SEC v. National Securities, Inc.Annotate this Case
393 U.S. 453 (1969)
U.S. Supreme Court
SEC v. National Securities, Inc., 393 U.S. 453 (1969)
Securities and Exchange Commission v. National Securities
Argued November 18-19, 1968
Decided January 27, 1969
393 U.S. 453
The Securities and Exchange Commission (SEC) brought suit against respondent National Securities and persons associated with it, alleging violations of § 10(b) of the Securities Exchange Act and of SEC's Rule 10b-5, arising out of misrepresentations and omissions of material facts in communications sent to shareholders of Producers Life Insurance Co., in an attempt to secure approval of a merger between that company and an insurance firm controlled by National Securities. SEC's request for temporary relief was denied, and thereafter Producers' stockholders approved the merger and the Arizona Director of Insurance found the merger not "[i]nequitable to the stockholders of any domestic insurer," and not otherwise "contrary to law," as he was required to do under the state insurance laws. The merger was consummated, and the SEC then amended its complaint to seek additional relief, including unwinding the merger. The trial court dismissed the complaint, and the Court of Appeals affirmed on the basis that § 2(b) of the McCarran-Ferguson Act barred relief. That section provides that
"[n]o Act of Congress shall be construed to invalidate, impair, or supersede any law enacted by any State for the purpose of regulating the business of insurance . . . unless such Act specifically relates to the business of insurance. . . ."
1. Arizona's statutory regulation, insofar as it applies to the relationship between insurance companies and their shareholders, does not come within the scope of the McCarran-Ferguson Act, and does not render the federal securities laws inapplicable. Pp. 393 U. S. 457-461.
(a) The Act did not purport to make the States supreme in regulating all the activities of insurance companies, but was concerned with laws regulating the business of insurance, and focused on the insurance company-policyholder relationship. Pp. 393 U. S. 459-460.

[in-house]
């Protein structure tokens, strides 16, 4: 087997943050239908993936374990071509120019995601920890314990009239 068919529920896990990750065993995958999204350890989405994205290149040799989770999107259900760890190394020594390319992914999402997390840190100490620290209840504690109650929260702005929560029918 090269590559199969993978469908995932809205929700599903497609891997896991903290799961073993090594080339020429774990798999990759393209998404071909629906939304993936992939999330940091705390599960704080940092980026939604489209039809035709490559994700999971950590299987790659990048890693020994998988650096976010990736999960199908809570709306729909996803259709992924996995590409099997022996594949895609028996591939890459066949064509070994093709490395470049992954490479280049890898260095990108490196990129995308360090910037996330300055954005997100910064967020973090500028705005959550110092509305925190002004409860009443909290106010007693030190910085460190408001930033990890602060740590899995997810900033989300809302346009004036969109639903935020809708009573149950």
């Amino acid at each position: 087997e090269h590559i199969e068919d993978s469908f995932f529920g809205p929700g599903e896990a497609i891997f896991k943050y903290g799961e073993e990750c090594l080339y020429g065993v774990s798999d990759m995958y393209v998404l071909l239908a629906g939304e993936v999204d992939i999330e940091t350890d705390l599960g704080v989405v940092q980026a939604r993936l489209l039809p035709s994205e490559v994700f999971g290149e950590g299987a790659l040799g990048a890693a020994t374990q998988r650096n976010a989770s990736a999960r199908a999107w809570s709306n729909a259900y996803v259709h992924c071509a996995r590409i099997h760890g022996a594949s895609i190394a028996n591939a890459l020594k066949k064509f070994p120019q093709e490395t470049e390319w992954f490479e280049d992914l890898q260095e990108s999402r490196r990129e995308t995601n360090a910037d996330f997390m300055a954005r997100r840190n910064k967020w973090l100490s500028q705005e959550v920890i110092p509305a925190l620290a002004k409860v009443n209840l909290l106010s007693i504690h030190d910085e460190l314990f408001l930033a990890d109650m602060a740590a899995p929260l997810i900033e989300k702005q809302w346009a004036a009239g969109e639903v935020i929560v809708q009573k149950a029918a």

(b) Arizona is attempting here to regulate the company-stockholder relationship, which is securities regulation, and not within the purview of the Act. P. 393 U. S. 460.
(c) State regulation of insurance company securities does not preempt federal regulation. P. 393 U. S. 461.
2. The Act does not bar the remedies, including return to the status quo ante which the SEC is seeking, as the complaint is based on fraudulent misrepresentations, and not on the illegality of the merger; any "impairment" of the state insurance laws is very indirect; and the paramount federal interest in protecting shareholders is perfectly compatible with the paramount state interest in protecting policyholders. Pp. 393 U. S. 461-464.
3. The deception alleged here has affected stockholders' decisions in a way not unlike that involved in a typical cash sale or share exchange, and, in light of the broad anti-fraud purposes of § 10(b) of the Securities Exchange Act and SEC Rule 10b-5, which apply "in connection with the purchase or sale of any security," exchanges by Producers' shareholders of their old stock for shares in the new company are "purchases" within the meaning of that statutory language. Pp. 393 U. S. 465-468.
4. The fact that § 14 of the Securities Exchange Act and the rules issued thereunder, which apply to proxy situations, may overlap the coverage of § 10(b) and Rule 10b-5, does not bar the application of Rule 10b-5, which is concerned with misrepresentations in the purchase and sale of any security, and includes misstatements in proxy materials. Pp. 393 U. S. 468-469.
387 F.2d 25, reversed and remanded.